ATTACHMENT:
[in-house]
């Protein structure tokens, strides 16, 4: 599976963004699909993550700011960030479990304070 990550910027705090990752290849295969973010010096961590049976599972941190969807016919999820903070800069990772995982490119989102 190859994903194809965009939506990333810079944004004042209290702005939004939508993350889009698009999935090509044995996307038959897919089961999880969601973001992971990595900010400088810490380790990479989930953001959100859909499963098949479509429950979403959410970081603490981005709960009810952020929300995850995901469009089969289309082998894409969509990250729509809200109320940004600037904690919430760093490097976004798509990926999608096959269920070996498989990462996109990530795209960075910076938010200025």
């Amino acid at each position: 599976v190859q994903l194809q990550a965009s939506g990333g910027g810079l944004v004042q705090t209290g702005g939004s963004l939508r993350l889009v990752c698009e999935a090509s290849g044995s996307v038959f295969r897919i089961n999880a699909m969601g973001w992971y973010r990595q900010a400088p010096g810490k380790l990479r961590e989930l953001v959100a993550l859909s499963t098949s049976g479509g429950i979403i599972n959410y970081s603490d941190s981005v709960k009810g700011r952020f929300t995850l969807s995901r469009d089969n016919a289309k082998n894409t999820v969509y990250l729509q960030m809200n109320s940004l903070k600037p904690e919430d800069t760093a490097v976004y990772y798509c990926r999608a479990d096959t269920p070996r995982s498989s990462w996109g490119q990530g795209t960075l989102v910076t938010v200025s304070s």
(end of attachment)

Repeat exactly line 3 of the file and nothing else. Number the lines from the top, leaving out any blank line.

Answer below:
């Amino acid at each position: 599976v190859q994903l194809q990550a965009s939506g990333g910027g810079l944004v004042q705090t209290g702005g939004s963004l939508r993350l889009v990752c698009e999935a090509s290849g044995s996307v038959f295969r897919i089961n999880a699909m969601g973001w992971y973010r990595q900010a400088p010096g810490k380790l990479r961590e989930l953001v959100a993550l859909s499963t098949s049976g479509g429950i979403i599972n959410y970081s603490d941190s981005v709960k009810g700011r952020f929300t995850l969807s995901r469009d089969n016919a289309k082998n894409t999820v969509y990250l729509q960030m809200n109320s940004l903070k600037p904690e919430d800069t760093a490097v976004y990772y798509c990926r999608a479990d096959t269920p070996r995982s498989s990462w996109g490119q990530g795209t960075l989102v910076t938010v200025s304070s």